Make your own car window screen wash

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Car windscreens can be notoriously difficult to clean. Dust, dirt, and dried insects can quickly build up to make an altogether stubborn build up of grease and grime!

Whilst a clear, gleaming windscreen will help to make your car look well loved, there’s also good reason to keep your screen clean and clear. A build up of grime on the windscreen can actually be a safety hazard; leave it too long and a quick wash with your windscreen wipers will prove completely ineffective!

Luckily, we’re bringing you a number of simple, home-made windscreen cleaner recipes. You can easily make your own car windscreen cleaner with a few simple and readily available ingredients.


Make your own car window screen wash

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Car windscreens can be notoriously difficult to clean. Dust, dirt, and dried insects can quickly build up to make an altogether stubborn build up of grease and grime!

Whilst a clear, gleaming windscreen will help to make your car look well loved, there’s also good reason to keep your screen clean and clear. A build up of grime on the windscreen can actually be a safety hazard; leave it too long and a quick wash with your windscreen wipers will prove completely ineffective!

Luckily, we’re bringing you a number of simple, home-made windscreen cleaner recipes. You can easily make your own car windscreen cleaner with a few simple and readily available ingredients.


Step One

One of the most basic ingredients you can use to make your own car windscreen cleaner is vinegar. Vinegar is actually acetic acid, a natural and simple grease-removing cleaner. It makes a great simple cleaner for regular use, provided that you don’t have huge amounts of grease and grime build up on your screen. If you want to try a vinegar recipe, it’s best to go for a white wine vinegar to reduce that ‘chip shop’ odour! You can use the vinegar ‘straight’, or dilute a few capfuls in a litre of so of warm water. Using a microfibre cloth with the vinegar solution will help to tackle the hard-to-remove dirty patches, leaving your windscreen streak-free and gleaming.


Step Two

If your car windscreen requires something altogether tougher and grease-busting, the good news is that you can make your own alternative recipe. This ‘make your own’ recipe is not only quick and easy to make, but is also better suited to removing those stubborn streaks and smears left by insects on your windscreen!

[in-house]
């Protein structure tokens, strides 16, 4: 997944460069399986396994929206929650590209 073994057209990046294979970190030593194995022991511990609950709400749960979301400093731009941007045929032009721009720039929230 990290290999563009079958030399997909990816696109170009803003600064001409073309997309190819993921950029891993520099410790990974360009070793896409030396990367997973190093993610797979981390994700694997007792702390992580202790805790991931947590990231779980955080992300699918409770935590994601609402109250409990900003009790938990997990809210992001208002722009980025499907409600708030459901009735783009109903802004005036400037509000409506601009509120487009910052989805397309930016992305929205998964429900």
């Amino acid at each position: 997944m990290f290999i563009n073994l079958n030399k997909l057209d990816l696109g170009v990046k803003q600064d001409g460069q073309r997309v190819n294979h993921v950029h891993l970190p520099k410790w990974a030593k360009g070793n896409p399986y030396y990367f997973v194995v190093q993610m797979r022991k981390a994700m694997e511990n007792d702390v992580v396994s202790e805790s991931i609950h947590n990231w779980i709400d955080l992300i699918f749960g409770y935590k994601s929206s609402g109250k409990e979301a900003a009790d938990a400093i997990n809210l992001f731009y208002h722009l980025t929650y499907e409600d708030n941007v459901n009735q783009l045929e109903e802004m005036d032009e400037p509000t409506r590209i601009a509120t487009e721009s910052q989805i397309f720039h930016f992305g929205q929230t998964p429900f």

Step Three

To make your own windscreen cleaner, you’ll need: 8 tbsps powdered chalk (available from sports stores as gym chalk, or climbing outlets), -16 tbsps Fuller’s Earth (calcium montmorillonite), -4 tbsps baking powder, -Water. You’ll also need: -a small container to stir and store your ingredients in, -a sponge, -a polishing cloth.


Step Four

To make your windscreen cleaner, simply measure out the ingredients above and tip into your container. Using a spoon or fork, combine the ingredients with a little water to make a paste-like consistency. Make sure that you stir the mixture slowly and carefully to avoid making the paste lumpy. Once you’ve made up the windscreen cleaner paste, you’ll need to apply it directly onto your windscreen. Rub the paste over the dirty areas in a circular motion to help release the grit, grease and dirt. You’ll then to need wash off the paste, making sure not to wash it directly towards the car’s engine.


Step Five

Once the windscreen has been rinsed, you can give the screen a wipe-over with a microfibre cloth to buff away any streaks or smears. It’s best to do this on a cloudy day, as the sun will cause any moisture to quickly evaporate and leave streak marks. Once this has been done you’ll need to use a dry, lint-fee polishing cloth to ensure that the windscreen glass stays ultra-shiny! And that’s all you need to do – apply regularly as required to enjoy a spotless car windscreen all year round.


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